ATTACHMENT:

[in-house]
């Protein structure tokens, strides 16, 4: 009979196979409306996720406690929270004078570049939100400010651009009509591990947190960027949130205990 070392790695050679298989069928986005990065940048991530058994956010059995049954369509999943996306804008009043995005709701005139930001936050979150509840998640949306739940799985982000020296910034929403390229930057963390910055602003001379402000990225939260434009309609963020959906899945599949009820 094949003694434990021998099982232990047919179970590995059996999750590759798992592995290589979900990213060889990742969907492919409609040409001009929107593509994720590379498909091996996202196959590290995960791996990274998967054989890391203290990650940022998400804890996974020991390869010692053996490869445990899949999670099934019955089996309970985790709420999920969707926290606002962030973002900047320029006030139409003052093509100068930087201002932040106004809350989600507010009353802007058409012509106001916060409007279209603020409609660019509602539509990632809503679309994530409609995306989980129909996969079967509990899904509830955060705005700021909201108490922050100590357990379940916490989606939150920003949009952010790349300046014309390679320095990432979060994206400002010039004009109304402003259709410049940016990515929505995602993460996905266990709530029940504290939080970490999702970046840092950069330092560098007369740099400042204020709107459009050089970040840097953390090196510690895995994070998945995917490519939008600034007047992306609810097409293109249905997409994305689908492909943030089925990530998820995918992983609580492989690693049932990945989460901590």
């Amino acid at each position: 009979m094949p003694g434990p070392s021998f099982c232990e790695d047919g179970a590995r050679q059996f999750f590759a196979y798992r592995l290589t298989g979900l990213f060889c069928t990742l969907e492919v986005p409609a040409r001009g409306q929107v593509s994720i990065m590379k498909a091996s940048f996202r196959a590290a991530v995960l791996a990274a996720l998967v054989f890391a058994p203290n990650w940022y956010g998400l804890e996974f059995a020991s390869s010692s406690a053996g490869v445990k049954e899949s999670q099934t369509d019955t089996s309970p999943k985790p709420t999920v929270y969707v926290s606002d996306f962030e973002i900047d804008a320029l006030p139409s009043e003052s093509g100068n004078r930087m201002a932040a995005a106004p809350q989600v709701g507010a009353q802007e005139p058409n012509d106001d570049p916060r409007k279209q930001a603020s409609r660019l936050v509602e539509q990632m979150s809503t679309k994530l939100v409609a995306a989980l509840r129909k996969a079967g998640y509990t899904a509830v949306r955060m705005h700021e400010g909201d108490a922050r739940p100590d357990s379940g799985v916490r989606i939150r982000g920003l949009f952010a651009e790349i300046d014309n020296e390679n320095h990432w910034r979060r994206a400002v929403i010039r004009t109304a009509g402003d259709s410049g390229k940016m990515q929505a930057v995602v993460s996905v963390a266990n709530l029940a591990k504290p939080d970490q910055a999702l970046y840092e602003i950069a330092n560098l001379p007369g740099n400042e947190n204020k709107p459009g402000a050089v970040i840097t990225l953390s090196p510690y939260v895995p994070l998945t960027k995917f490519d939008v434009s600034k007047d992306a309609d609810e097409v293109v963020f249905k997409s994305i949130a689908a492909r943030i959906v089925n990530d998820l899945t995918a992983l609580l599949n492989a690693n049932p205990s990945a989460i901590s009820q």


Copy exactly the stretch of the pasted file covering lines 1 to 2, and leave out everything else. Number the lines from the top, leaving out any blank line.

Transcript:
[in-house]
């Protein structure tokens, strides 16, 4: 009979196979409306996720406690929270004078570049939100400010651009009509591990947190960027949130205990 070392790695050679298989069928986005990065940048991530058994956010059995049954369509999943996306804008009043995005709701005139930001936050979150509840998640949306739940799985982000020296910034929403390229930057963390910055602003001379402000990225939260434009309609963020959906899945599949009820 094949003694434990021998099982232990047919179970590995059996999750590759798992592995290589979900990213060889990742969907492919409609040409001009929107593509994720590379498909091996996202196959590290995960791996990274998967054989890391203290990650940022998400804890996974020991390869010692053996490869445990899949999670099934019955089996309970985790709420999920969707926290606002962030973002900047320029006030139409003052093509100068930087201002932040106004809350989600507010009353802007058409012509106001916060409007279209603020409609660019509602539509990632809503679309994530409609995306989980129909996969079967509990899904509830955060705005700021909201108490922050100590357990379940916490989606939150920003949009952010790349300046014309390679320095990432979060994206400002010039004009109304402003259709410049940016990515929505995602993460996905266990709530029940504290939080970490999702970046840092950069330092560098007369740099400042204020709107459009050089970040840097953390090196510690895995994070998945995917490519939008600034007047992306609810097409293109249905997409994305689908492909943030089925990530998820995918992983609580492989690693049932990945989460901590």